SmashFund claims their invite-only social crowdfunding network can help every person get the money they need to pursue a project they’re passionate about. How’s it work?
Basically, CEO Rob Towles tells us that you simply have to “build a massive user base,” and then the company will “come along side you and help you fund your project.” All you have to do is take 5 minutes to start an account and invite five (or more) friends to do the same.
As revenue comes in, SmashFund returns 80% of this to active members through their revenue sharing program. And along the way, your friends, family, and followers can pitch in to help fund your project as well.
Did you notice that—although SmashFund claims to be a crowdfunding website—obtaining funds from third-party sources is at the bottom of how you’ll make money? So, what service is SmashFund actually providing? Are they just a pyramid scam?
We’ll explore it all in this review. To kick things off, let’s learn more what the company claims to be; namely, a crowdfunding space.
What is Crowdfunding?
Forbes defines crowdfunding as “the practice of funding a project or venture by raising many small amounts of money from a large number of people, typically via the Internet.” Simply spread the word, and you might find that many small donations from backers (people who fund your project) quickly add up to a large sum of money.
However, the reality is that most crowdfunding projects aren’t successful, generally because it takes a lot of hard work. In other words, just because you want to create something, this doesn’t mean that others will hop on board.
To put some perspective on this, according to Kickstarter, one of the biggest players in the industry, they had 303,277 total launched projects as of 6/10/16. Of these, only 107,156 were successfully funded—a success rate of just 35.95%.
What about SmashFund? Will they help you have better than a 1 in 3 chance of success? If so, how? Do they even meet the definition of a crowdfunding space?
How Does SmashFund Work? Is it Expensive?
First, signing up for a SmashFund subscription basically just involves entering your name and address, and handing over your credit card info to pay the $149 monthly fee.
Upon signing up, you’ll be given an affiliate referral code, which is a unique URL that tracks activity. What activity, specifically?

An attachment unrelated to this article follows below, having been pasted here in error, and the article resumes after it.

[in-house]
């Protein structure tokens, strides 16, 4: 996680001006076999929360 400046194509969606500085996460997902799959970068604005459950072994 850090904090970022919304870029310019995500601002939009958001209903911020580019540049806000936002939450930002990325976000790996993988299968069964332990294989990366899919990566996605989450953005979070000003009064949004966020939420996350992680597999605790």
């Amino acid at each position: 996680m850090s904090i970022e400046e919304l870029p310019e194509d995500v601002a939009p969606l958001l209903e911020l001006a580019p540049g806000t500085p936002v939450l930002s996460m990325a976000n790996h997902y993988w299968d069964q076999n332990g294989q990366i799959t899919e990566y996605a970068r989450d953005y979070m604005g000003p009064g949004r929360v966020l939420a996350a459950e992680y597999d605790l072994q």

SmashFund wants you to get the word out to as many people as possible. Then, if they also sign up for a SmashFund subscription using your referral code (known as an “invited connection”), you’ll get $50 per month as long as their membership is active.
If someone signs up for your network without this referral code (known as a “viral connection”), then you’ll get $4 per month. Overall, you’re allowed to have as many as 16,000 connections in your network.
Unlike other affiliate marketing programs, your SmashFund earnings aren’t tied to any time limits or goal requirements, and there’s no percentage taken from contributions (outside of a third party Stripe fee of 2.9% + $0.30 per transaction). Funds are deposited weekly.
Pro tip: For more details (although you probably won’t learn anything new), be sure to read through SmashFund’s Revenue Sharing document.
Given this model, what kind of money are we talking here?
How Much Money Can You Expect to Make with SmashFund?
On the surface, it would seem like you stand to make a whole lot of money with SmashFund. For example, even if you only signed up 5 invited connections a week, this means that you’d rake in $1,000 after just one month. And the more you signed up, the more money you’d exponentially make.
But here’s the problem: You’re not actually selling anything with SmashFund. You’re not trying to convince others to sign up because they’ll gain access to some kind of groundbreaking crowdfunding platform, or that they’ll be able to reach a much wider audience once their project goes live.